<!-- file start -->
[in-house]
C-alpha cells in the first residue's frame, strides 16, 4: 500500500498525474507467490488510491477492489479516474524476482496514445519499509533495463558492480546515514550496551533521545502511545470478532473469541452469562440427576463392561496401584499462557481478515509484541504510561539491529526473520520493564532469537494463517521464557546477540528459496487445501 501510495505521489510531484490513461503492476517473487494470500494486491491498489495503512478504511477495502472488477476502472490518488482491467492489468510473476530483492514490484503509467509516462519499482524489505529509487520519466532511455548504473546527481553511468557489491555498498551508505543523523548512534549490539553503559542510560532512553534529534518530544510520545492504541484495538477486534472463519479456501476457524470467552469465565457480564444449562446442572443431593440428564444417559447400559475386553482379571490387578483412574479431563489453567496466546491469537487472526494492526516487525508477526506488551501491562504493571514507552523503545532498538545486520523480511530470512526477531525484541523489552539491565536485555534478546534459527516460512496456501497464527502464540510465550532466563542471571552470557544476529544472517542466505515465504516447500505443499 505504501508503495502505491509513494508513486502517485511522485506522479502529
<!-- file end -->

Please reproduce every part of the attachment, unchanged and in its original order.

[in-house]
C-alpha cells in the first residue's frame, strides 16, 4: 500500500498525474507467490488510491477492489479516474524476482496514445519499509533495463558492480546515514550496551533521545502511545470478532473469541452469562440427576463392561496401584499462557481478515509484541504510561539491529526473520520493564532469537494463517521464557546477540528459496487445501 501510495505521489510531484490513461503492476517473487494470500494486491491498489495503512478504511477495502472488477476502472490518488482491467492489468510473476530483492514490484503509467509516462519499482524489505529509487520519466532511455548504473546527481553511468557489491555498498551508505543523523548512534549490539553503559542510560532512553534529534518530544510520545492504541484495538477486534472463519479456501476457524470467552469465565457480564444449562446442572443431593440428564444417559447400559475386553482379571490387578483412574479431563489453567496466546491469537487472526494492526516487525508477526506488551501491562504493571514507552523503545532498538545486520523480511530470512526477531525484541523489552539491565536485555534478546534459527516460512496456501497464527502464540510465550532466563542471571552470557544476529544472517542466505515465504516447500505443499 505504501508503495502505491509513494508513486502517485511522485506522479502529